- Fixed income
- Equities (but not equities on foreign exchanges)
- Mutual and closed-end funds
- ETFs
- Option contracts
- Forex
- Precious metals

Schwab removes currencies and precious metals from the list but adds futures contracts, including bitcoin and precious metals contracts. Moreover, Schwab has a global account that provides access to several foreign stock exchanges.

Winner: Schwab


Website Trading


When you decide on the asset you want to trade, both brokerage firms have websites (and browser platforms) that will accomplish the task.

Ally Invest’s website is rather simple and hasn’t been revamped since its acquisition of TradeKing. Nevertheless, the order ticket does provide discrete buttons for sell short and buy to cover. Market-on-close orders are another highlight. The site also has a trade bar that is able to quickly send orders to the exchanges.


Ally Invest vs Schwab


For the best trading experience, we recommend switching to the company’s browser platform. Called LIVE, it delivers full-screen charting with 8 graph styles and lots of technical indicators. Although there’s no right-click trading, we did like tick-by-tick price action.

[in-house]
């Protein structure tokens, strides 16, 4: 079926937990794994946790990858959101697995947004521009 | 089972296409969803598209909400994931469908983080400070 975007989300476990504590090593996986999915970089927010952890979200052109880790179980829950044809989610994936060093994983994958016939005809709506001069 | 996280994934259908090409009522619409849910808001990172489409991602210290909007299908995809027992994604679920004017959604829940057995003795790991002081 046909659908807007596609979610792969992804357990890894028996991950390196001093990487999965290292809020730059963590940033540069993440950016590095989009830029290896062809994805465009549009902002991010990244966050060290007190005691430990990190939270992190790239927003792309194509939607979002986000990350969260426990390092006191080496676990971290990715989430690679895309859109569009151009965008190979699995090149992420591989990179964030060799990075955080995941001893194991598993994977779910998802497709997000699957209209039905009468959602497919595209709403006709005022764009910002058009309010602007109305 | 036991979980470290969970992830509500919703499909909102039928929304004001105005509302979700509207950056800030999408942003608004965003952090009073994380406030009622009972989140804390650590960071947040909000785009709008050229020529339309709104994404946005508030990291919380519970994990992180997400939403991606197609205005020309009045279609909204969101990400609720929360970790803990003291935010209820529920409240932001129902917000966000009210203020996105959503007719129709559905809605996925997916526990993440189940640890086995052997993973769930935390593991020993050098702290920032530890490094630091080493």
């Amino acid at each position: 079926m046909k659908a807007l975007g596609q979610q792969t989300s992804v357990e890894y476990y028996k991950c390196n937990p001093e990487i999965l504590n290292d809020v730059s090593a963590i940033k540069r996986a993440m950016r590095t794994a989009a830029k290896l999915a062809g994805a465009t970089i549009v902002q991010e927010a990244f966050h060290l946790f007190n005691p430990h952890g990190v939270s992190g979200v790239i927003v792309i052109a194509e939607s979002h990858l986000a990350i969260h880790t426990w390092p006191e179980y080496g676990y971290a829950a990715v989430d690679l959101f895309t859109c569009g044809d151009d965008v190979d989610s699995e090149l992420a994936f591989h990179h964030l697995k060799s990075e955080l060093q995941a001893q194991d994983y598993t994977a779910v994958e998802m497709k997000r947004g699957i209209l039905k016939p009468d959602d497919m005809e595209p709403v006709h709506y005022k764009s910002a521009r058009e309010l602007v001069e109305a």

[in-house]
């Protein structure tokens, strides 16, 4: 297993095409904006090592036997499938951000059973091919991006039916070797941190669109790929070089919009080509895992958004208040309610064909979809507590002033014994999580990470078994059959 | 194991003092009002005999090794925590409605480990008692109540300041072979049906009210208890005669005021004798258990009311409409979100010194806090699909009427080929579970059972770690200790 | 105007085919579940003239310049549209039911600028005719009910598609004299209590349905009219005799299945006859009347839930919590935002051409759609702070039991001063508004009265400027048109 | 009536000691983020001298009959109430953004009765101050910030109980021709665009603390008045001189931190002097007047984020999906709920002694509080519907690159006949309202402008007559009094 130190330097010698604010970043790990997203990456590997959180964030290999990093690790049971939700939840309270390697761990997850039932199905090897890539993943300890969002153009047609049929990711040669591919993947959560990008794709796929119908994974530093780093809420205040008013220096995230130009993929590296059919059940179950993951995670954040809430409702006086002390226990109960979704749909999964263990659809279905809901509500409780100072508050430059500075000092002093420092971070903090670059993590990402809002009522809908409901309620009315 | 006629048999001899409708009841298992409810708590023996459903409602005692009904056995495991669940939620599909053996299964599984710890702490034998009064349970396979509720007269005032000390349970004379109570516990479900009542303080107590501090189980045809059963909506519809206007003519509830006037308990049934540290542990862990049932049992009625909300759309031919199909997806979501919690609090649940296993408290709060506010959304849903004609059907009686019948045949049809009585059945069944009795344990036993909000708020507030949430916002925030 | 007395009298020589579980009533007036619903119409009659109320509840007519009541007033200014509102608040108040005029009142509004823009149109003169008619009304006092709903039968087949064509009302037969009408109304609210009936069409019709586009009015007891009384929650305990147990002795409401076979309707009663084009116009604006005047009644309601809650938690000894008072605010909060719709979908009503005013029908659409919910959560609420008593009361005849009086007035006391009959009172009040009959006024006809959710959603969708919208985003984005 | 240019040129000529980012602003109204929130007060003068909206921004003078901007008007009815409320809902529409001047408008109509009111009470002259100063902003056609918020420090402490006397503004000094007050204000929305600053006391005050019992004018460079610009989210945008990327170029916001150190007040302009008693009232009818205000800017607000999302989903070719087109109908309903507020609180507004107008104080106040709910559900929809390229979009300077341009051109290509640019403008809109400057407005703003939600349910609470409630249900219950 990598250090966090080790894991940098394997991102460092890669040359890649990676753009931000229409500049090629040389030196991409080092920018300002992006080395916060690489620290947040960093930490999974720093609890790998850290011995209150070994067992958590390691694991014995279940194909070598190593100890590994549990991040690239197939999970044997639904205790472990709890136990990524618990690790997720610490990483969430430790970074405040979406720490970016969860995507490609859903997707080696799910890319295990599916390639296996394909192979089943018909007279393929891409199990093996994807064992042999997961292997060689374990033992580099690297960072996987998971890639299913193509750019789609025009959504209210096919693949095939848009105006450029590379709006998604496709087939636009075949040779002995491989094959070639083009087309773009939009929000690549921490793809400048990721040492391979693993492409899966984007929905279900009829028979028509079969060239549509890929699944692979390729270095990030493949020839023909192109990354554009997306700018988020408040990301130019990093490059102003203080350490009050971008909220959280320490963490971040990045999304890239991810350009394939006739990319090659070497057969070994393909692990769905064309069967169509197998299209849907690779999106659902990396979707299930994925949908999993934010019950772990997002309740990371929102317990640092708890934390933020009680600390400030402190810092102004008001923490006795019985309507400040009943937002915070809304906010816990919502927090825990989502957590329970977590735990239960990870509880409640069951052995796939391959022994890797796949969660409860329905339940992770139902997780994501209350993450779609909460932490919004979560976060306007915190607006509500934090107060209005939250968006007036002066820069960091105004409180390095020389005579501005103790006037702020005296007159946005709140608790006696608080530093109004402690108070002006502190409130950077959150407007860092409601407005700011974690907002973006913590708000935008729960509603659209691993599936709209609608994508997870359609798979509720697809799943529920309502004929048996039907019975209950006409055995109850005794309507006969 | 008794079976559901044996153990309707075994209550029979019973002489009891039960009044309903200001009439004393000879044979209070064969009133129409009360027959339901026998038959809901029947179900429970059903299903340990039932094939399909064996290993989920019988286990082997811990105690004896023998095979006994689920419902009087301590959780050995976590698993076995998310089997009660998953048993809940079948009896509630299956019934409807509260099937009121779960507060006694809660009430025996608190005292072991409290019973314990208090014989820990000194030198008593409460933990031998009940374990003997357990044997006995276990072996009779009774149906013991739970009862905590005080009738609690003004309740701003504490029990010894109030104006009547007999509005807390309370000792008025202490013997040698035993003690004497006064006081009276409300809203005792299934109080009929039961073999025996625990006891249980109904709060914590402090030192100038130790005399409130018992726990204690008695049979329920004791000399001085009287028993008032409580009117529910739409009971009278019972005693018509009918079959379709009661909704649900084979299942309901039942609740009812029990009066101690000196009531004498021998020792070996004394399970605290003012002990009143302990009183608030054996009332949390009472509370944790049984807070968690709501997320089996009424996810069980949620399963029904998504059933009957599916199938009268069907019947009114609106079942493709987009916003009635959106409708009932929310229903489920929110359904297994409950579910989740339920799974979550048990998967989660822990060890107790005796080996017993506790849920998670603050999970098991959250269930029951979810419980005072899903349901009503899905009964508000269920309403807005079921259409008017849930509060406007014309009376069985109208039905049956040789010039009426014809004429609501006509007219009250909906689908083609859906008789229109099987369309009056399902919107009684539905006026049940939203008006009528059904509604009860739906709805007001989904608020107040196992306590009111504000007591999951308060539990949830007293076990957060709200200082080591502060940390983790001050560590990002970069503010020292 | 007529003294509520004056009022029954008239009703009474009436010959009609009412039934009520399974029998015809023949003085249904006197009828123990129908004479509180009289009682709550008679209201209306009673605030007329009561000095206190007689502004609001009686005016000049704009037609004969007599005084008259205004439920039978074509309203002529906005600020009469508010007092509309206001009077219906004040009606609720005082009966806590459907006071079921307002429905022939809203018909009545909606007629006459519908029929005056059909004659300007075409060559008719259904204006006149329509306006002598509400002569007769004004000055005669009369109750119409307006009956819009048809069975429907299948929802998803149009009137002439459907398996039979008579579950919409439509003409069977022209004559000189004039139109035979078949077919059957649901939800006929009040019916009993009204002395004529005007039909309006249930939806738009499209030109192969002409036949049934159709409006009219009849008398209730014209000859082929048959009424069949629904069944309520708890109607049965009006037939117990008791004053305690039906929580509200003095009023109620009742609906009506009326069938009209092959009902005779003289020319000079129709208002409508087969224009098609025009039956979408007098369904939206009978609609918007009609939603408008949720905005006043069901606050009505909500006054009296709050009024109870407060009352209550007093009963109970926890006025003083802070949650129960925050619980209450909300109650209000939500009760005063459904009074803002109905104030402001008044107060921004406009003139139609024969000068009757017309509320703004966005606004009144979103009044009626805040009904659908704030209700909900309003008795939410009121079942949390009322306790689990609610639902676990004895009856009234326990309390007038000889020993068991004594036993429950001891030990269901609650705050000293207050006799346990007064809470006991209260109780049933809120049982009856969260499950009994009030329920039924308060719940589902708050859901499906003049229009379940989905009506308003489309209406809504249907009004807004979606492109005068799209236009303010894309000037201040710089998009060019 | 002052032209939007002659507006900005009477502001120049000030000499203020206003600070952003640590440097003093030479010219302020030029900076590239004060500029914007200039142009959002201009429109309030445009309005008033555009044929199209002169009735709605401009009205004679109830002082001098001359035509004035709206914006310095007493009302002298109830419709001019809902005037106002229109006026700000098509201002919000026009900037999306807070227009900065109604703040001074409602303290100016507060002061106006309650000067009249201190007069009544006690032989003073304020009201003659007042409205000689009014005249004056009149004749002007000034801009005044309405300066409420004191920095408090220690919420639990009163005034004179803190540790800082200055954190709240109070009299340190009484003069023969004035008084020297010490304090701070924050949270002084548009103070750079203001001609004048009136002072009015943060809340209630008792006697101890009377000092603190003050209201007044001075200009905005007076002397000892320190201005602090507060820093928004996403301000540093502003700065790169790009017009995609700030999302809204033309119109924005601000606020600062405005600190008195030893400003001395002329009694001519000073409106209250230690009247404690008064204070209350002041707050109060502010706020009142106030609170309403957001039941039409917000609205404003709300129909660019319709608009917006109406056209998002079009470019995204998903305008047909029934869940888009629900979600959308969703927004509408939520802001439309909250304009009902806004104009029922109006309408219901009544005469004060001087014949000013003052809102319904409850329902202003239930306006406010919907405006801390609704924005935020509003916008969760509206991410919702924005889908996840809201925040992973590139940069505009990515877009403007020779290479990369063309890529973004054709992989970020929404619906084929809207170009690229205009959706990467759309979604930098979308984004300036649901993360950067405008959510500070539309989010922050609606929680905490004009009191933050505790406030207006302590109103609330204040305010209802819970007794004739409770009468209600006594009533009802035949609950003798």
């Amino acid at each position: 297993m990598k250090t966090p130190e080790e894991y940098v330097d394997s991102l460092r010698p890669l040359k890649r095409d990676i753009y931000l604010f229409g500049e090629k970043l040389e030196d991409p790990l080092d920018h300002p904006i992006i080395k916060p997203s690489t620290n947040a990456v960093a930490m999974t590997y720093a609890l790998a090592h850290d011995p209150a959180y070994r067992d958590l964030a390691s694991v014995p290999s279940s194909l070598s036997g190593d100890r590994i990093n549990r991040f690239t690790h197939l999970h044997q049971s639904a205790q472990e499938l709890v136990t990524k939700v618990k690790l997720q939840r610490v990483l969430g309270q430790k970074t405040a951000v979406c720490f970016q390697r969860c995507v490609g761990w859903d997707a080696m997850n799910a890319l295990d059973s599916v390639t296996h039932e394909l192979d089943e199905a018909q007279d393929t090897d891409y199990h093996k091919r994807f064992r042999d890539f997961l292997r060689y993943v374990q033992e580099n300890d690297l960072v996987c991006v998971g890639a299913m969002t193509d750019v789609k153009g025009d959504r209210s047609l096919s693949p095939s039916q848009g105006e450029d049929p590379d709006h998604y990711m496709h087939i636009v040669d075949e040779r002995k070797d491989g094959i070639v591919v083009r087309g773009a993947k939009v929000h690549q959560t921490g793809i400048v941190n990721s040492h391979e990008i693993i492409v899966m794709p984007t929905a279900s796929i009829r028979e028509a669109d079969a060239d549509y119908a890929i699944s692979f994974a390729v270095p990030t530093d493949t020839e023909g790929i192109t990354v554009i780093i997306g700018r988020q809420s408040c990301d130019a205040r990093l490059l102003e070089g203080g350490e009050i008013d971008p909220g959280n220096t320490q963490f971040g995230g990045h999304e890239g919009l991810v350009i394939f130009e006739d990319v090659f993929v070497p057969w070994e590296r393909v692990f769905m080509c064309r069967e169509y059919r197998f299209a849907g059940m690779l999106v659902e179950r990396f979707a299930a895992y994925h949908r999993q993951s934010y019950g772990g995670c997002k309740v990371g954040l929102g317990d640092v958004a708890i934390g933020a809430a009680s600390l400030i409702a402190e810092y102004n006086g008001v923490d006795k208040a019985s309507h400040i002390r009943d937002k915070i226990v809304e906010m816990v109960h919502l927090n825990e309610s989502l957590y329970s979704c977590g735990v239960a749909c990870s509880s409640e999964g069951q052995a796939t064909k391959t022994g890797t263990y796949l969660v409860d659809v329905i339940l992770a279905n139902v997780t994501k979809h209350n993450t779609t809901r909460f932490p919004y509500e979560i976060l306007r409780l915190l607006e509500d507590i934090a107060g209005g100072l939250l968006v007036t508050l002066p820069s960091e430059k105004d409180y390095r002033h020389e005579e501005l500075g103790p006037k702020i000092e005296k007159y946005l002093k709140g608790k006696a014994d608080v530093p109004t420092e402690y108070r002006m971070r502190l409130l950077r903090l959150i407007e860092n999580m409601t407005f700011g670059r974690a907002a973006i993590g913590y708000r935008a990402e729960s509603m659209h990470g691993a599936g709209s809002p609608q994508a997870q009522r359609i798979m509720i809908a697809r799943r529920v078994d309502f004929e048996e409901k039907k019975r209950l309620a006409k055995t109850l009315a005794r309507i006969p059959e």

Over at Schwab, we found a better-designed website; although its trade bar can’t send orders directly to the exchanges. If you click on the Trade link, you’ll be taken to Schwab’s order ticket that provides trailing orders and optional features such as all or none and do not reduce.


Charles Schwab or Ally


StreetSmart Central is Schwab’s browser platform. Launched from the website, Central delivers very good charting with 12 graph styles and integrated trade buttons.

Winner: Schwab


Desktop Software


In case the browser platforms aren’t quite enough for you, both broker-dealers in this rivalry have desktop programs. Ally Invest customers can use Quotestream (review). The software has a stock screener, watchlists, and advanced charting with technical studies.

Forex traders get to choose from among 2 platforms: MetaTrader 4 and Ally’s in-house currency platform. With the former program it’s possible to view trades on a chart, and with the latter, it’s possible to set up automated trading strategies.


Ally or Schwab


Schwab has one desktop platform, StreetSmart Edge. The software delivers many great features, including live streaming of video news, excellent charting, and direct-access routing. A demo login makes practicing the software risk-free.


Schwab versus Ally


Winner: Draw


Mobile Apps


The software story isn’t over yet, as both firms also have mobile apps. Schwab, but not Ally, has a platform for Apple Watch.

Opening either broker’s app on an iPhone is a snap thanks to Touch ID. Both apps integrate with other branches of the companies; so if you have bank accounts, they will show up.


Schwab vs Ally Invest


Highlights on Schwab’s app include:

- Bill pay
- Mobile check deposit
- Artificial intelligence named Schwab Assistant
- Mutual fund trading
- CNBC

Ally’s app doesn’t offer video news or the ability to trade mutual funds. But it does have many useful features, including mobile check deposit and Zelle transfers.


Ally vs Schwab


Winner: Schwab


Options Trading